Japanese Prime Minister Shinzo Abe talked to Moon by phone on Tuesday and told him that dialogue for dialogue’s sake with North Korea would be meaningless, and that China’s role in exerting pressure on the North was important, Japan’s Foreign Ministry said in a statement.

North Korea’s KCNA news agency reported that leader Kim Jong Un supervised the country’s latest missile test on Monday. It said the missile had a new precision guidance system and a new mobile launch vehicle.

Kim said North Korea would develop more powerful weapons to defend against the United States.

“He expressed the conviction that it would make a greater leap forward in this spirit to send a bigger ‘gift package’ to the Yankees” in retaliation for American military provocation, KCNA quoted Kim as saying.

(Additional reporting by Jack Kim, Hyunjoo Jin, Christine Kim and Suyeong Lee in Seoul, Kiyoshi Takenaka in Tokyo and Phil Stewart and David Brunnstrom in Washington; Writing by Bill Tarrant; Editing by Nick Macfie and James Dalgleish)

Source: Reuters “’Shocked’ South Korea leader orders probe into U.S. THAAD additions”

Note: This is Reuters’ report I post here for readers’ information. It does not mean that I agree or disagree with the report’ views.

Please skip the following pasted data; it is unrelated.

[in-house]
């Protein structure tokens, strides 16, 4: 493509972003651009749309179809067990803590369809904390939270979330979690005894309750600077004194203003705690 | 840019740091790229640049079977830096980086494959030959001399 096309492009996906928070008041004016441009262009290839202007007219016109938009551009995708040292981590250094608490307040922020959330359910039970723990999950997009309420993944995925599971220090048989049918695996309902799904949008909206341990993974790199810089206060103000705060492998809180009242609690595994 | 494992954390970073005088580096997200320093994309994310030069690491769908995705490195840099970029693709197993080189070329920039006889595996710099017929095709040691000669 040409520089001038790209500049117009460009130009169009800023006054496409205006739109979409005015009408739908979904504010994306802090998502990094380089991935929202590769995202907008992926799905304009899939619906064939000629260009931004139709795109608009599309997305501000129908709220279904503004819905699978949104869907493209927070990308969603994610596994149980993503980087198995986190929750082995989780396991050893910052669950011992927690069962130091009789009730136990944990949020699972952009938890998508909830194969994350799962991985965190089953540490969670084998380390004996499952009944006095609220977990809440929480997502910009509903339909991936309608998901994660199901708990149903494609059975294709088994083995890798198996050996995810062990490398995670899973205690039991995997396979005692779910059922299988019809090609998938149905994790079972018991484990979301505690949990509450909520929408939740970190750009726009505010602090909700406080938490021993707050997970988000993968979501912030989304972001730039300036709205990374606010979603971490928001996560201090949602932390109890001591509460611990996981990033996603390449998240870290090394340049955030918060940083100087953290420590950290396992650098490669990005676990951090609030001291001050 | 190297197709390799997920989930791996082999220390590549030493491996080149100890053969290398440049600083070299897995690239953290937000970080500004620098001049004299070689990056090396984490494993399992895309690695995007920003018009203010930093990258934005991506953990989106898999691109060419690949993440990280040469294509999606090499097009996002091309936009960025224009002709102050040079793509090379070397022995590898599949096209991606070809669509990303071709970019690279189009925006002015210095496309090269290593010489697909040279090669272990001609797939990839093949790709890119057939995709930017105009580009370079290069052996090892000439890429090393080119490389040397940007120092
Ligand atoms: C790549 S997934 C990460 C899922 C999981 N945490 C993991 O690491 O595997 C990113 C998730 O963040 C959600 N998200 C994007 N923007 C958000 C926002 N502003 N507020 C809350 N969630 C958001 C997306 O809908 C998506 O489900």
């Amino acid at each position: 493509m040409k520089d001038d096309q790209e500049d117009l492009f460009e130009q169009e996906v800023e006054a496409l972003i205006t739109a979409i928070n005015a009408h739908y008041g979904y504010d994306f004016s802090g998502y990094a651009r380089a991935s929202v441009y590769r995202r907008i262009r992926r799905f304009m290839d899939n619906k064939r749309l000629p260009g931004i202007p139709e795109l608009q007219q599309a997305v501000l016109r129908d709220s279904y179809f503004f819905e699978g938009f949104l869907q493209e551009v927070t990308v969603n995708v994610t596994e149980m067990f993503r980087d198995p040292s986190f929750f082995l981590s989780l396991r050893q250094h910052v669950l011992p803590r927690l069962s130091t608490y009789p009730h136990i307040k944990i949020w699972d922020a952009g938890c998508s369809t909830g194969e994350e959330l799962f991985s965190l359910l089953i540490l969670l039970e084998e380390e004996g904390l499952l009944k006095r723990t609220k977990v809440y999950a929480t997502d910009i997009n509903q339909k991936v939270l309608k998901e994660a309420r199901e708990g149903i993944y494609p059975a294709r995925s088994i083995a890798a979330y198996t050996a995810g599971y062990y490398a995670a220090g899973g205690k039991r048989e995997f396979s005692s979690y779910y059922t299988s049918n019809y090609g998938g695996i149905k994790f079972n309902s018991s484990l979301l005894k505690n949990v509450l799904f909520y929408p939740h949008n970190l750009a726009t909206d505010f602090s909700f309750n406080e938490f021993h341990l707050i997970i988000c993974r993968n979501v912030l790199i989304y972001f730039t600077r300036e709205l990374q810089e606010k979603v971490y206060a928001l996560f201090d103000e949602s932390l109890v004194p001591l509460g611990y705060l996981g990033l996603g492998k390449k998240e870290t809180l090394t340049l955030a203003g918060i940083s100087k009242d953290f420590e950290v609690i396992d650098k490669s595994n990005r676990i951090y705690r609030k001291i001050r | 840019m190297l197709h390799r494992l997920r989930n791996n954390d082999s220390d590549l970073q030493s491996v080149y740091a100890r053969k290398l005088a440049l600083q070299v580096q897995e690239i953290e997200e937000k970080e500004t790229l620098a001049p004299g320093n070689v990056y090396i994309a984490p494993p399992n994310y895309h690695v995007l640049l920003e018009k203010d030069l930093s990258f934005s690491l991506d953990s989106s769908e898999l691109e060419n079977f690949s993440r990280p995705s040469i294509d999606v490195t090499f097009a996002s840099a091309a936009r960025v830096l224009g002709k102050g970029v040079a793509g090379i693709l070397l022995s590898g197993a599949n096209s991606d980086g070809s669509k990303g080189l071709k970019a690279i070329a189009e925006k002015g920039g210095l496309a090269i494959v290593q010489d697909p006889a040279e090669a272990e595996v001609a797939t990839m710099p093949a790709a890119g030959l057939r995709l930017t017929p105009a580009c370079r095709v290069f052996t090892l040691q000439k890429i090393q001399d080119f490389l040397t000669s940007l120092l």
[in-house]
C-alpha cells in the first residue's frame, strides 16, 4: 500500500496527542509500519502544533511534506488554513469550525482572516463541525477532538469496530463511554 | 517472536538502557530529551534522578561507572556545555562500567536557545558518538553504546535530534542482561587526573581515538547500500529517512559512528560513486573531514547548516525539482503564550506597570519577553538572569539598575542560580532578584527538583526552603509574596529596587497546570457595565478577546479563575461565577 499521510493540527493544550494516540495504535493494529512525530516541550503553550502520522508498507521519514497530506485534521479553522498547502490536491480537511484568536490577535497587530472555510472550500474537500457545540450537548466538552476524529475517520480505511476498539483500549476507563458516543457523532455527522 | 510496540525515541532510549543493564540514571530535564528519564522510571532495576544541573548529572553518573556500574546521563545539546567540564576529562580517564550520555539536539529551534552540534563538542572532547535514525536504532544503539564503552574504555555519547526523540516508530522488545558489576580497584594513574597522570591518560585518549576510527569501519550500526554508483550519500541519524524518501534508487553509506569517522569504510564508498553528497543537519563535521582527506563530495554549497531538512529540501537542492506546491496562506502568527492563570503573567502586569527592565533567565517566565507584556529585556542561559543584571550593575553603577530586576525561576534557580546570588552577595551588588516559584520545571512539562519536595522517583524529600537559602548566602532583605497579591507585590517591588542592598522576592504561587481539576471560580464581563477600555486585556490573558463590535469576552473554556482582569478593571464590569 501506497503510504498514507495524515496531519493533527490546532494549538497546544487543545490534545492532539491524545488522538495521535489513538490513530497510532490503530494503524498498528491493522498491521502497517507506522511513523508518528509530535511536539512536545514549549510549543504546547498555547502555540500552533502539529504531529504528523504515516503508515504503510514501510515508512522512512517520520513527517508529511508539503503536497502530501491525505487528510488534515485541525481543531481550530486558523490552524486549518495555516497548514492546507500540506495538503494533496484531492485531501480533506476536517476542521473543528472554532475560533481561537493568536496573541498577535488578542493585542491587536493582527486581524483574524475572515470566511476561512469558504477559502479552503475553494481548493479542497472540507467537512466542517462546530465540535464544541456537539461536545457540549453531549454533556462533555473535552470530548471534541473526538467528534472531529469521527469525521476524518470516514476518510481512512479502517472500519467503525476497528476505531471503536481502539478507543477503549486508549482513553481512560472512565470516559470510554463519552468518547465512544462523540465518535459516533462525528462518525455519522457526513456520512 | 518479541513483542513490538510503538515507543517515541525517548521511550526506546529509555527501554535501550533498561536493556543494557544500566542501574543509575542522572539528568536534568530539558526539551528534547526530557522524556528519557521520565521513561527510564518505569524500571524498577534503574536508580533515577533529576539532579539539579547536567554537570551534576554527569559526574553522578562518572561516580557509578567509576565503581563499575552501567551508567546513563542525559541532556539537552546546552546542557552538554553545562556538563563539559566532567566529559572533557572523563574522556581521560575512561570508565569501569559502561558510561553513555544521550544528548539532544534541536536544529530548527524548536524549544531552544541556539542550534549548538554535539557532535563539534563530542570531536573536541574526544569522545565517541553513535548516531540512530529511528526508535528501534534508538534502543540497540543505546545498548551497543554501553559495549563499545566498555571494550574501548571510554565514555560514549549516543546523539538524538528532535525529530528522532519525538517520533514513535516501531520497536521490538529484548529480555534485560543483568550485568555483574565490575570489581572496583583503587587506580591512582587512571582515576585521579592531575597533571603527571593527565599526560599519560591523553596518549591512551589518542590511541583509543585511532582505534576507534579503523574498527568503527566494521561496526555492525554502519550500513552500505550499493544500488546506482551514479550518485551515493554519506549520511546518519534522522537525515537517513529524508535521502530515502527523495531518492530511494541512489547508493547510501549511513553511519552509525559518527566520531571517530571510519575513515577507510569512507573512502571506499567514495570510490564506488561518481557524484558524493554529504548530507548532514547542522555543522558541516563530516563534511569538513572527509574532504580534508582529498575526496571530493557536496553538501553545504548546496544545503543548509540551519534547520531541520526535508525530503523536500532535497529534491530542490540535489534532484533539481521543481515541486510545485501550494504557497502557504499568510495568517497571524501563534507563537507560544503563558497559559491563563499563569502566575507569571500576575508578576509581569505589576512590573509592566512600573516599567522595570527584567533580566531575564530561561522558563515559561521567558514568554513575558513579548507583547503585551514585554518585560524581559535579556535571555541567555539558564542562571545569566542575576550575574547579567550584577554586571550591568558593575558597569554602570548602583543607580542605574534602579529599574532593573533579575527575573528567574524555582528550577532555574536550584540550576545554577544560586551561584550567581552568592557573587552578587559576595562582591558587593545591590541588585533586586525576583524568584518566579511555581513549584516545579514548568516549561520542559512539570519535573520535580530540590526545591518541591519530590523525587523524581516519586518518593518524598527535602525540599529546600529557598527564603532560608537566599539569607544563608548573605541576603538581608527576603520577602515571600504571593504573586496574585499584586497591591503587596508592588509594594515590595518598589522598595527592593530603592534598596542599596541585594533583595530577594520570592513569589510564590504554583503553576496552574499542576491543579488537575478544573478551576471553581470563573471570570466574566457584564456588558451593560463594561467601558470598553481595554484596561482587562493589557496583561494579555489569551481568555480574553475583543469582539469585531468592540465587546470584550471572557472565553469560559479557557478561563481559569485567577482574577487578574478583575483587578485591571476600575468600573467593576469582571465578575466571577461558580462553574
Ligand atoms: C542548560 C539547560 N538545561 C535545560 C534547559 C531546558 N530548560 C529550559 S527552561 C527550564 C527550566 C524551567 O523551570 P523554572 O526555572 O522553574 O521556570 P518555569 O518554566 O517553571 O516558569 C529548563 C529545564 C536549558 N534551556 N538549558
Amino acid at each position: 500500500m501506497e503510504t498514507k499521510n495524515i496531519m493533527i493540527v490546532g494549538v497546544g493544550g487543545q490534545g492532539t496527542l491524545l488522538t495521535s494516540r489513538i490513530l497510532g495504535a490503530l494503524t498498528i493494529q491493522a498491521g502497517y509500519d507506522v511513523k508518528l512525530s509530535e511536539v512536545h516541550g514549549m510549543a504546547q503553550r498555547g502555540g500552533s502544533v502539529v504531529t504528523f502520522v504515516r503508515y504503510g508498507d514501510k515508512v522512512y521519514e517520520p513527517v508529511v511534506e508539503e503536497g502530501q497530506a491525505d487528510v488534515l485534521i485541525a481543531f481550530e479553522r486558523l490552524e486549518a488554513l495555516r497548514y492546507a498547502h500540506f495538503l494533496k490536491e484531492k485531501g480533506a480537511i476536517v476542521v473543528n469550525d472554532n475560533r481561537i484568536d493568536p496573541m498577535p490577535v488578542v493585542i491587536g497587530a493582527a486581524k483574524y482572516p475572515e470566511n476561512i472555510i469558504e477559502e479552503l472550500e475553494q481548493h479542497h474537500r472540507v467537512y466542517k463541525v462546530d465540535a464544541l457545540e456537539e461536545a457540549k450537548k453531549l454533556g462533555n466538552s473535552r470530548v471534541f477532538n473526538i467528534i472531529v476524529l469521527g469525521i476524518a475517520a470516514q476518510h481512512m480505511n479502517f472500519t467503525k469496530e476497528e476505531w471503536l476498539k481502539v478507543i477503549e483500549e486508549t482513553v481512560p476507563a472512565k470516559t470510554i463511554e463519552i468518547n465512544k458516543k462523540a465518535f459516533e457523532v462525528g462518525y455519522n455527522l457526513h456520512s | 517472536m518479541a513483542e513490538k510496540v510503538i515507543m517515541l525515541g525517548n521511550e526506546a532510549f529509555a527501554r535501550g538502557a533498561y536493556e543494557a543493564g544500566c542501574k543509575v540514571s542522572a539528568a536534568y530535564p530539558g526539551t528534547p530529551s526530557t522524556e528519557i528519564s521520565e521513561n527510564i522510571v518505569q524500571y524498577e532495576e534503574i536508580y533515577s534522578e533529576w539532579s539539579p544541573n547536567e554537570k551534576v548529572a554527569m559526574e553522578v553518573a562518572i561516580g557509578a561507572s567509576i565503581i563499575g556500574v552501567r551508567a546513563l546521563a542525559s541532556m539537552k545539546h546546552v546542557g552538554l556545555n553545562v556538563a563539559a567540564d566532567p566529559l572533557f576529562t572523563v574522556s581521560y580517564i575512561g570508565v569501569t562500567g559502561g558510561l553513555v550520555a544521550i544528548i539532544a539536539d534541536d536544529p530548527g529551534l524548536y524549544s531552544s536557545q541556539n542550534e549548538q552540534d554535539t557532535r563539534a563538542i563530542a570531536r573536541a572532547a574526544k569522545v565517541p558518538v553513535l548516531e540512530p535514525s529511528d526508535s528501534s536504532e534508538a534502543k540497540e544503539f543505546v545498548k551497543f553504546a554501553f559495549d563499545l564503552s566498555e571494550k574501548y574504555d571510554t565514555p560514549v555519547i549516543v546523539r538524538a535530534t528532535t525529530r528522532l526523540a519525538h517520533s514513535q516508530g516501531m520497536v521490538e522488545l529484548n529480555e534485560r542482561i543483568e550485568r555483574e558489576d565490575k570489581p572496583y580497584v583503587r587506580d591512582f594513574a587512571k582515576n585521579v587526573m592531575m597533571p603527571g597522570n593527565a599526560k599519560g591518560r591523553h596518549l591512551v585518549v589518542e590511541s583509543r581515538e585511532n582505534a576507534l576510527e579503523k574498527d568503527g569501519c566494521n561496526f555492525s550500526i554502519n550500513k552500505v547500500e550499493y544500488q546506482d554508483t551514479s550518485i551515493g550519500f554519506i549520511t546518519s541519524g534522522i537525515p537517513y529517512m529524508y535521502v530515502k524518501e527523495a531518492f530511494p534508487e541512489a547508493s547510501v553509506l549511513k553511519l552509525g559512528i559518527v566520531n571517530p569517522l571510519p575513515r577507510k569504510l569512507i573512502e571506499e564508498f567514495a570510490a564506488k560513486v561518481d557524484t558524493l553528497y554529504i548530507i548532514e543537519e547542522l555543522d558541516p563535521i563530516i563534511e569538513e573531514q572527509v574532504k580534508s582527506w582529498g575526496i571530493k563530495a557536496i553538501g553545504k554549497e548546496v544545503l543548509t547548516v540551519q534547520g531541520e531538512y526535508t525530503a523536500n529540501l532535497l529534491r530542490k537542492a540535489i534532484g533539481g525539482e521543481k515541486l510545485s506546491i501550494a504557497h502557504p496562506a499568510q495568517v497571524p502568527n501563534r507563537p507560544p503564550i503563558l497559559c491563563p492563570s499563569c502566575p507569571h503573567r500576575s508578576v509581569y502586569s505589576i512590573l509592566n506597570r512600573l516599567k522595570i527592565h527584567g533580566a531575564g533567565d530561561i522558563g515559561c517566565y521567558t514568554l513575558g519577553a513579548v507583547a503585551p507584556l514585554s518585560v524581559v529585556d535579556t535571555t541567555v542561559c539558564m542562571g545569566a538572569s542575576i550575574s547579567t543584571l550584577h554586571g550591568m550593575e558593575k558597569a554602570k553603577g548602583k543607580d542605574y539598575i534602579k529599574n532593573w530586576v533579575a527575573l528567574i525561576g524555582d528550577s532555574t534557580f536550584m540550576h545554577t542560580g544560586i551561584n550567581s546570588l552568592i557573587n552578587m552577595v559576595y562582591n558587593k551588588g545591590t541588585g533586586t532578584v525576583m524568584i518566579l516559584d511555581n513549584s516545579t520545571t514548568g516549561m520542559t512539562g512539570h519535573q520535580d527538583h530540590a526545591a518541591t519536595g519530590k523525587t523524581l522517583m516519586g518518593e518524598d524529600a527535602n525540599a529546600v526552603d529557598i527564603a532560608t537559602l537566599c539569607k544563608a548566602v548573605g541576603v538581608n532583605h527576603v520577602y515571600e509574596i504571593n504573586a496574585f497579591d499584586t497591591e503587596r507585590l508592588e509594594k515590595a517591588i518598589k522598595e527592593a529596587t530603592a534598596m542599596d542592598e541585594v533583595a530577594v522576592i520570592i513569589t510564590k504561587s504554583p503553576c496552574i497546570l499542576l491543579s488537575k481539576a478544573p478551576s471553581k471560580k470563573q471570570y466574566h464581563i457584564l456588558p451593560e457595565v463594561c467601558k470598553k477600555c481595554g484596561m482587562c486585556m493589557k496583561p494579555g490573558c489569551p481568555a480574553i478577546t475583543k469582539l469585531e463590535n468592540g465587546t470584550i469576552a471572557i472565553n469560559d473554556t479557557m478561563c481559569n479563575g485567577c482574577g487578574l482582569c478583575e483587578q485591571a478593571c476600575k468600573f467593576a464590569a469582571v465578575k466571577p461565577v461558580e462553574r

China to Build Seabed Observation Network in East, South China Seas


A graphic of China’s planned undersea monitoring system. Photo: handout

Mil.huanqiu.com says in its report “China spends more than 2 billion yuan to build an observation network covering East and South China Seas from seabed to surface” on May 28 that according to CCTV, Chinese government has recently given approval for the construction in five year of China’s seabed observation system in the East and South China Seas. The system is said to be capable of all-weather real-time HD multi-interface three-dimensional comprehensive observation from seabed to surface.

China plans to spend 2 billion yuan (US$290 million) for the construction.